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What are examples of well designed functional (as opposed to object oriented) web apps that make their source code available? I am currently studying the Hacker News source but I'd like to see some other non-trivial examples, ideally in clojure.

For MVC there are lots of Rails and PHP apps, frameworks, and tutorials to study - what is there for functional programming?

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Arc and clojure are barely functional languages. Take a look at HappS: happs.org –  jrockway Aug 12 '09 at 8:06
    
Maybe searching for "continuations based web applications" could bring you some interesting results. –  fortran Aug 12 '09 at 8:51
    
Interesting framework and article - thanks! Do you have any links to real implementations of these ideas? For example, a shop system in Haskell, a continuations based CMS or simple blog software? I love learning from proven solutions that are live somewhere. –  Lorenz Aug 12 '09 at 16:34

3 Answers 3

up vote 7 down vote accepted

There's:

That list is enough to keep you busy giving a sample of functional languages with different characteristics:

  • Clojure: multi-paradigm?, flexible? it isn't a pure functional language and although it is preferred that you program in a functional style, it isn't strictly necessary. You can write java-style OOP through the Java interop, or you can abstract away from it using multi-methods. There's a lot of flexibility there, although it is still a little early to say whether it is just "flexible" or "multiparadigm" in the way common lisp is. Designed, in part, to be a lisp that handles concurrency easily, it actually shoots at a lot of targets, hence the flexible or multiparadigm designation.
  • Scheme: Closer to being a pure functional language than Clojure, it pushes the programmer a bit more forcefully into a functional style than does Clojure.
  • Erlang: Functional programming built for reliable concurrency. Erlyweb is built on a platform that is designed to be highly concurrent.
  • Smalltalk: Highly OO functional programming (even control structures are objects within the object system, and not syntactic constructs).

If you want to see how webapps look in a language that is functional "at all costs", then the jrockway's suggestion is the one to look at.

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For an introduction to the PLT Scheme web server, have a look at docs.plt-scheme.org/continue . –  Eli Barzilay Aug 12 '09 at 18:11
    
Could you please explain why the PLT Scheme Webserver and Seaside are listed here? Are their implementation good examples of functional programming? –  Vijay Mathew Aug 13 '09 at 3:50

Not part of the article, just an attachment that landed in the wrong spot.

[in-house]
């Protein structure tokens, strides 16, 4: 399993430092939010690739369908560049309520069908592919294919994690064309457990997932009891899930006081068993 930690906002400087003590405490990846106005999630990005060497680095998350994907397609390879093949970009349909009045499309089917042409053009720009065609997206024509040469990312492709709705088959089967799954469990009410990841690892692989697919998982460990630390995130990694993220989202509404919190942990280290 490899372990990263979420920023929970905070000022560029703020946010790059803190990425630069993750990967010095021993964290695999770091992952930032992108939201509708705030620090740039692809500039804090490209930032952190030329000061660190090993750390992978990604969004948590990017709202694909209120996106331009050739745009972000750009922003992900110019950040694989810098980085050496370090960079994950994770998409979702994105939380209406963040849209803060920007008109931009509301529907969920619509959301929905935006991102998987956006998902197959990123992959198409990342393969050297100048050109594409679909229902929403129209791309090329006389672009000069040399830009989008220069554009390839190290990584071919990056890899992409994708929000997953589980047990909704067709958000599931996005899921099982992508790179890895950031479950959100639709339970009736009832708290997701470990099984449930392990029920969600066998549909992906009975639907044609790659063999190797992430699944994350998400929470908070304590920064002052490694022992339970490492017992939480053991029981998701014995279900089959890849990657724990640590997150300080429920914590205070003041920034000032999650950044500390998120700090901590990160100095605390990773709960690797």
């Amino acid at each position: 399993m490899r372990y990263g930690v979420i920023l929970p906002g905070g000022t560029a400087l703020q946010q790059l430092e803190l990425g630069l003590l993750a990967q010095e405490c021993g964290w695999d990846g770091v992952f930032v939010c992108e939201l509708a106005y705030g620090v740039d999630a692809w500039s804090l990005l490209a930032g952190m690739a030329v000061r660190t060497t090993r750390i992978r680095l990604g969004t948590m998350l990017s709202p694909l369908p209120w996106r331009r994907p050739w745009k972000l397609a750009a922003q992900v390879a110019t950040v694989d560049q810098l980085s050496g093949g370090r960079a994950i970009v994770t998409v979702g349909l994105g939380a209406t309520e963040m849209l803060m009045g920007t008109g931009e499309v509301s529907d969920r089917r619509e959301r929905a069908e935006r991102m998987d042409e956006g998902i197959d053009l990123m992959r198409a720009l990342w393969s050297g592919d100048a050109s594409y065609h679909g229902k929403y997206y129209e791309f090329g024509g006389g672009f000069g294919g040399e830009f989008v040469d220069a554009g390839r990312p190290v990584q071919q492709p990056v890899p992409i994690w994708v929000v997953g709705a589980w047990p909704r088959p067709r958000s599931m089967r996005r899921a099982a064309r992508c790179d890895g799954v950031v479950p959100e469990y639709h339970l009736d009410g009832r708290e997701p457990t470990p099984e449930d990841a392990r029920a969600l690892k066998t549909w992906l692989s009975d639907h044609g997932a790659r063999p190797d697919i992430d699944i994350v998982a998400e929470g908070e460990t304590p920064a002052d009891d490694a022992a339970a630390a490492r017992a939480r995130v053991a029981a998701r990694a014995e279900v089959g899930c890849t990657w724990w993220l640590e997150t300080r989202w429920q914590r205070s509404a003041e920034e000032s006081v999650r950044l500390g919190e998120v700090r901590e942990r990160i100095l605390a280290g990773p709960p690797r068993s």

@Vijay, both control interaction between the webserver and client using continuations. This would be the hallmark of the functional approach to web programming. One description of this can be found in the Yahoo! patent on continuation-based web servers: google.com/… this patent came from Paul Graham's work in writing what would become Yahoo! stores in Lisp back in the mid 90's. Check also fortran's comment to the original question for more info about continuation-based web servers. –  Pinochle Aug 13 '09 at 4:52
    
Well, as far as I understand, continuations have got nothing to do with functional programming. –  Vijay Mathew Aug 14 '09 at 5:51
    
en.wikipedia.org/wiki/Continuation Continuations are the way that functional programming language can grant access to the stack. They are the functional equivalent of goto statements. Of course, this all depends on what you mean when you say 'functional' and it is possible to restrict the meaning of this word to such an extent that nothing is 'functional' but a very restricted set of phenomena. Whatever floats your boat. It must be recognized, however, it is a question of perspective and most people will look at continuations as features of 'functional' languages. –  Pinochle Aug 14 '09 at 6:09

Weblocks is a proven object-oriented functional framework that takes inspiration from Seaside.

It's written in Common Lisp, and two basic examples (weblocks-demo, simple-blog) can be found here: http://bitbucket.org/S11001001/weblocks-dev/src/tip/examples/

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but it is not functional, see the question above –  Rainer Joswig Aug 13 '09 at 19:43

If you are looking for real-world open source projects implemented in a pure functional language, this link might help: http://haskell-news.blogspot.com/2008/01/top-10-most-popular-haskell-programs.html

If you are very specific about web applications, please look at this: http://www.haskell.org/haskellwiki/RPC

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